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More talk coming on mountain resort

4:31 pm June 15th, 2012

By Pat Jenkins

The Dispatch

A public hearing to review the status of Mount Rainier Resort at Park Junction, a project that has made little progress in recent years, has resulted in a prolonged period for the public to weigh in.

The meering last Wednesday at the Fire District 23 station in Ashford ended with Pierce County hearing examiner Stephen Causseaux setting July 6 as the deadline for written comments about the project to be submitted to county officials. The hearing record will remain open until then, he said.

After that date, Causseaux will issue a decision or take some other action that could have a significant impact on the resort project’s future. He could:

• Ask for additional information from the county or the project’s developers.

• Decide if the project is making sufficient progress or not.

• Convene another hearing on whether to revoke the county’s authorization for the project to proceed.

Causseaux didn’t give any indication during last week’s hearing of what might be next.

Public comments are to be sent to Ty Booth, a senior planner for the county, at tbooth@co.pierce.wa.us or Pierce County Planning and Land Services Department, 2401 S. 35th St., Tacoma, WA 98409-7490.

The hearing last week focused on what the Oregon-based developers, BCB Group, have been doing to  move the project forward. The developers and the owners of the 420-acre site near Elbe that would be home to the massive resort have told the county that they want to keep going, despite lengthy inactivity caused by the slow economy.

Plans call for the resort to include an 18-hole golf course, a 270-room hotel, 300 condominiums, a conference center capable of hosting 500 people, 20,000 square feet of space for retail stores, restaurants, tennis courts and a swimming pool. It also would have a train station, its own sewage plant and housing for 120 employees.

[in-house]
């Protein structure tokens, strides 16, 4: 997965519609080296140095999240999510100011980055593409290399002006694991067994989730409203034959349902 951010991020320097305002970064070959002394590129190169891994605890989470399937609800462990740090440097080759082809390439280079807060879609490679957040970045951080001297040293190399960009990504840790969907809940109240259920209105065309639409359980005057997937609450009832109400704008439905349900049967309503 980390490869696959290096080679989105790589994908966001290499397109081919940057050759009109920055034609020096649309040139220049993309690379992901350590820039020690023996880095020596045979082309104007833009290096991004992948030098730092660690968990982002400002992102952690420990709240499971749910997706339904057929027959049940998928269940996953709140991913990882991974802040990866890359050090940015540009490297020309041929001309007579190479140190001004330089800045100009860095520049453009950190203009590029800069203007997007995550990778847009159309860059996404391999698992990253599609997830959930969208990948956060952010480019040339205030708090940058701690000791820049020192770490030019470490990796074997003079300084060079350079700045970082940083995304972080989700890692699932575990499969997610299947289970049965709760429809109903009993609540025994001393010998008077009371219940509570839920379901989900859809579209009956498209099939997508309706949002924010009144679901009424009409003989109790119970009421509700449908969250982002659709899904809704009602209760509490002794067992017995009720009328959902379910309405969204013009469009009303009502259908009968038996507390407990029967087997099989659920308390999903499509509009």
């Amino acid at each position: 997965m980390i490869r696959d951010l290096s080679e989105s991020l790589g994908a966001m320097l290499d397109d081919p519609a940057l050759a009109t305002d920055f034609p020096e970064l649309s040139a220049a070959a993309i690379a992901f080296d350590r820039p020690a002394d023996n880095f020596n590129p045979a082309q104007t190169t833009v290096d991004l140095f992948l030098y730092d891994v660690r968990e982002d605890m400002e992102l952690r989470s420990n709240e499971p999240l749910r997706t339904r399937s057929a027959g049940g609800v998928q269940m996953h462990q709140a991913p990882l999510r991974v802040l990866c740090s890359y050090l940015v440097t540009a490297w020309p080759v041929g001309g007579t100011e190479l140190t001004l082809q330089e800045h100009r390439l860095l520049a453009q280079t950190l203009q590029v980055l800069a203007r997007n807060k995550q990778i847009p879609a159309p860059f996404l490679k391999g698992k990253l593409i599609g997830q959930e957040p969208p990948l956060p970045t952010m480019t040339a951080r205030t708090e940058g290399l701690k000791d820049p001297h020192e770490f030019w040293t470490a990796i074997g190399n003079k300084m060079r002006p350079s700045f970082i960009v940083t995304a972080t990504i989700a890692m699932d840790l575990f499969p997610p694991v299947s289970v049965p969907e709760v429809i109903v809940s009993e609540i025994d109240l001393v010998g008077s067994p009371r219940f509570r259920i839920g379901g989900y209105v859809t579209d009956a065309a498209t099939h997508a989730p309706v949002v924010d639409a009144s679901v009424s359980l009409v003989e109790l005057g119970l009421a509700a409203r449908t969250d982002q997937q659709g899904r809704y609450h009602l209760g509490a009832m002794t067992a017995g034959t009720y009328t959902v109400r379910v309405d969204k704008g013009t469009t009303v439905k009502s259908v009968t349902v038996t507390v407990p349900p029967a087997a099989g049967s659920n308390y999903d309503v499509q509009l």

The project was first proposed in 1994 and passed environmental impact requirements with the county in 1999. Appeals by project opponents led to a series of court rulings, ending in 2005 when the state Court of Appeals reversed a lower-court ruling and restored the project’s approval.

The proposed site is next to State Route 706, halfway between Elbe and Ashford and 11 miles from Mount Rainier National Park. The land’s owners, Park Junction LLC, include Gayle Adams and his wife, Cora.

The land was logged in 2004. Since then, there has been no construction and the project has been unable to obtaining financing because of economic conditions, according to  Sylvia Cleaver Shepherd, the project manager for BCB Group.

Shepherd said earlier this month that the developers hope the hearing examiner will allow more time for the resort to be built.  The company has estimated construction would take about 18 months to complete once it starts.

Some of the opposition to the project was outlined by one of the proposed resort’s critics, who submitted written comments but asked not to be identified by The Dispatch.

The Ashford resident claimed the resort would create negative impact on:

• Police and fire protection. There is no county Sheriff Department precinct in the immediate area, and District  23 is the only local fire protection agency.

• Traffic. SR-706 already is heavily traveled during the summer by visitors to Mount Rainier, creating potential traffic hazards that resort-related traffic could make worse.

• Water and sewer service. Both would be hard-pressed to meet the needs of a sizable resort.

• The environment. A golf course would require the use of pesticides and herbicides to preserve it, raising the possibliity of harming wildlife and the nearby Nisqually River.

The Ashford resident conceded that “a small hotel or store complex at Park Junction might be very good for the community down the line if local people were hired to build” the facilities and work at them, “although right now even existing (lodging is) struggling.”

While “I am not against development,” there are too many unresolved questions about the project, as well as concerns about the possibility of road improvements or other project costs being passed along to taxpayers, the resident said.

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